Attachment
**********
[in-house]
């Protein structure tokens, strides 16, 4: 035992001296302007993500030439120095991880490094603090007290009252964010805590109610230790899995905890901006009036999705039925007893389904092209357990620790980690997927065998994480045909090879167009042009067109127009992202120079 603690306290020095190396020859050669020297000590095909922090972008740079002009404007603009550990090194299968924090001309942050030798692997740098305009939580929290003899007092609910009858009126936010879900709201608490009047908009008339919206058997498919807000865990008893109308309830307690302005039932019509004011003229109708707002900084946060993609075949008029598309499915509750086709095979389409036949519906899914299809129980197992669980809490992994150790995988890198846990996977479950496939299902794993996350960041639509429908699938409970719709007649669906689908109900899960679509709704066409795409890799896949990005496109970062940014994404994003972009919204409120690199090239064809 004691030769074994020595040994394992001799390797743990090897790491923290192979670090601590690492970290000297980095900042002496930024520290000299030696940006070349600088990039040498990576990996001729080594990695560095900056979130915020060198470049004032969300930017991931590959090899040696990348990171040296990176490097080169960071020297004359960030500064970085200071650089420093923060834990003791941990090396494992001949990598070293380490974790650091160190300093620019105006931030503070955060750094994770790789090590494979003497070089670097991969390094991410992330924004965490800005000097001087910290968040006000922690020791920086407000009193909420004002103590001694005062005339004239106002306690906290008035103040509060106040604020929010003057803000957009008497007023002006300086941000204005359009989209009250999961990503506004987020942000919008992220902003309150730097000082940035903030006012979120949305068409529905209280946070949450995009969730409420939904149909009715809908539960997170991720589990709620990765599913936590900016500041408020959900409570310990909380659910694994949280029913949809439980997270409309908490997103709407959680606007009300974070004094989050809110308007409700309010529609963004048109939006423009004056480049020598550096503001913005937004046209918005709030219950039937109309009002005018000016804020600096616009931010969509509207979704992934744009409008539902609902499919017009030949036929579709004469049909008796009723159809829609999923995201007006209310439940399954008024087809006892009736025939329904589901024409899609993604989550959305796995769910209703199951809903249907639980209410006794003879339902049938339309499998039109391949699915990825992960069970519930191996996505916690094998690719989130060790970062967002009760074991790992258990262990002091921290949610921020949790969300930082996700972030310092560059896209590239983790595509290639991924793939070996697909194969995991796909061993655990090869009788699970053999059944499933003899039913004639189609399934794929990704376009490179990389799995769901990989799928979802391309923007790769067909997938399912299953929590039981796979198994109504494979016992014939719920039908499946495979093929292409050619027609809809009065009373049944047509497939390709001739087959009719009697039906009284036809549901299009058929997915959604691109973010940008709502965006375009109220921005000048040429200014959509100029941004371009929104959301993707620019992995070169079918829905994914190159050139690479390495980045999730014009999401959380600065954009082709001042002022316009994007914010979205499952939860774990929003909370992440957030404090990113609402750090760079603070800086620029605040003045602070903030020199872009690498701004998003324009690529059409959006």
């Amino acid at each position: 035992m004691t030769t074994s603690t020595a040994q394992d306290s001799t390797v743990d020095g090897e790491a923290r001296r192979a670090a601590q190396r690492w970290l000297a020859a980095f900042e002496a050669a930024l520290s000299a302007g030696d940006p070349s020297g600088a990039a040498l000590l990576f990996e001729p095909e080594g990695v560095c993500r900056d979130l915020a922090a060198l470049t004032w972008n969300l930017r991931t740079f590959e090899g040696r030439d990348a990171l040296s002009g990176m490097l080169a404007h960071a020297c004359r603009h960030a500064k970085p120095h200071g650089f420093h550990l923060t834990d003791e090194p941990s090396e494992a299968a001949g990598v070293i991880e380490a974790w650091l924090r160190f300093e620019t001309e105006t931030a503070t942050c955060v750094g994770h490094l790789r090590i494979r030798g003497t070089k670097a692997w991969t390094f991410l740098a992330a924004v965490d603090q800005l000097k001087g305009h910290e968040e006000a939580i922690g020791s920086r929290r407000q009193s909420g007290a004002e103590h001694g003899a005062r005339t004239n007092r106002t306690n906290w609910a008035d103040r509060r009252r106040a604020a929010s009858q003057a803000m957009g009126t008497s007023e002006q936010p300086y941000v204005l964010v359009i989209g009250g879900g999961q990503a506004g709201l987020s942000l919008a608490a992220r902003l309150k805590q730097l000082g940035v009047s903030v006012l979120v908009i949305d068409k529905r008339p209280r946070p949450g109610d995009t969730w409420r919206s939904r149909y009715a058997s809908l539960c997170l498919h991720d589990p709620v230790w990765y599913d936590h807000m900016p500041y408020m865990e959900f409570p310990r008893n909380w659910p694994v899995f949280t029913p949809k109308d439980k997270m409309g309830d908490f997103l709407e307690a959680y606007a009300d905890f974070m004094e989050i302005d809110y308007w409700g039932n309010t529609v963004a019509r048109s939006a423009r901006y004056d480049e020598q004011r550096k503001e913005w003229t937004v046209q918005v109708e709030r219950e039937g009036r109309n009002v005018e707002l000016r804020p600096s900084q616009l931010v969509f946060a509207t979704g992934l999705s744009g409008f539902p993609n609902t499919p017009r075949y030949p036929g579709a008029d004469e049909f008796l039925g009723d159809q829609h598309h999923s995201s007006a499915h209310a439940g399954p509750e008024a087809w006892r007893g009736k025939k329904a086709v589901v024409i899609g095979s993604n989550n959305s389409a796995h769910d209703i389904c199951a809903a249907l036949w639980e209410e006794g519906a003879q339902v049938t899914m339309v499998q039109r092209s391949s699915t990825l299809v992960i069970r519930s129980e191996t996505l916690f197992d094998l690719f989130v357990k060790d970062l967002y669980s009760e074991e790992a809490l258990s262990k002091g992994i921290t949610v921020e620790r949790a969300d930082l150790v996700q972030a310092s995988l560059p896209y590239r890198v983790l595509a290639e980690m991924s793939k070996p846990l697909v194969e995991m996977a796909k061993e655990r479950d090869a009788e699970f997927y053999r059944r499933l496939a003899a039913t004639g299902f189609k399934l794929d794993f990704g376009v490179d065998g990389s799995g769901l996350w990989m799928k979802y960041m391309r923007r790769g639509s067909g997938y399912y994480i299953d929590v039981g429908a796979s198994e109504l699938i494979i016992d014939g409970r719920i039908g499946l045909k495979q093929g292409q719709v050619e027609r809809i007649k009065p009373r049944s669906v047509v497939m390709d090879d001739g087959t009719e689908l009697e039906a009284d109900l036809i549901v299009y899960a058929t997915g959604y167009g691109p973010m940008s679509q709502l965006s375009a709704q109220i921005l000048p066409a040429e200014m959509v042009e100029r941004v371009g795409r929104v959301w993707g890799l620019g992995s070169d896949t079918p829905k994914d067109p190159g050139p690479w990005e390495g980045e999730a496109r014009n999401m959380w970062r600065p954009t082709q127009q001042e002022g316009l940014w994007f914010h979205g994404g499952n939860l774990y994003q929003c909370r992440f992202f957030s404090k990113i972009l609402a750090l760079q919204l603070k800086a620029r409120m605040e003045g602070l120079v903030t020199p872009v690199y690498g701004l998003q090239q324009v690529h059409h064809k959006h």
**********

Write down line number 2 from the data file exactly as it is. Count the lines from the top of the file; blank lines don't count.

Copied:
């Protein structure tokens, strides 16, 4: 035992001296302007993500030439120095991880490094603090007290009252964010805590109610230790899995905890901006009036999705039925007893389904092209357990620790980690997927065998994480045909090879167009042009067109127009992202120079 603690306290020095190396020859050669020297000590095909922090972008740079002009404007603009550990090194299968924090001309942050030798692997740098305009939580929290003899007092609910009858009126936010879900709201608490009047908009008339919206058997498919807000865990008893109308309830307690302005039932019509004011003229109708707002900084946060993609075949008029598309499915509750086709095979389409036949519906899914299809129980197992669980809490992994150790995988890198846990996977479950496939299902794993996350960041639509429908699938409970719709007649669906689908109900899960679509709704066409795409890799896949990005496109970062940014994404994003972009919204409120690199090239064809 004691030769074994020595040994394992001799390797743990090897790491923290192979670090601590690492970290000297980095900042002496930024520290000299030696940006070349600088990039040498990576990996001729080594990695560095900056979130915020060198470049004032969300930017991931590959090899040696990348990171040296990176490097080169960071020297004359960030500064970085200071650089420093923060834990003791941990090396494992001949990598070293380490974790650091160190300093620019105006931030503070955060750094994770790789090590494979003497070089670097991969390094991410992330924004965490800005000097001087910290968040006000922690020791920086407000009193909420004002103590001694005062005339004239106002306690906290008035103040509060106040604020929010003057803000957009008497007023002006300086941000204005359009989209009250999961990503506004987020942000919008992220902003309150730097000082940035903030006012979120949305068409529905209280946070949450995009969730409420939904149909009715809908539960997170991720589990709620990765599913936590900016500041408020959900409570310990909380659910694994949280029913949809439980997270409309908490997103709407959680606007009300974070004094989050809110308007409700309010529609963004048109939006423009004056480049020598550096503001913005937004046209918005709030219950039937109309009002005018000016804020600096616009931010969509509207979704992934744009409008539902609902499919017009030949036929579709004469049909008796009723159809829609999923995201007006209310439940399954008024087809006892009736025939329904589901024409899609993604989550959305796995769910209703199951809903249907639980209410006794003879339902049938339309499998039109391949699915990825992960069970519930191996996505916690094998690719989130060790970062967002009760074991790992258990262990002091921290949610921020949790969300930082996700972030310092560059896209590239983790595509290639991924793939070996697909194969995991796909061993655990090869009788699970053999059944499933003899039913004639189609399934794929990704376009490179990389799995769901990989799928979802391309923007790769067909997938399912299953929590039981796979198994109504494979016992014939719920039908499946495979093929292409050619027609809809009065009373049944047509497939390709001739087959009719009697039906009284036809549901299009058929997915959604691109973010940008709502965006375009109220921005000048040429200014959509100029941004371009929104959301993707620019992995070169079918829905994914190159050139690479390495980045999730014009999401959380600065954009082709001042002022316009994007914010979205499952939860774990929003909370992440957030404090990113609402750090760079603070800086620029605040003045602070903030020199872009690498701004998003324009690529059409959006």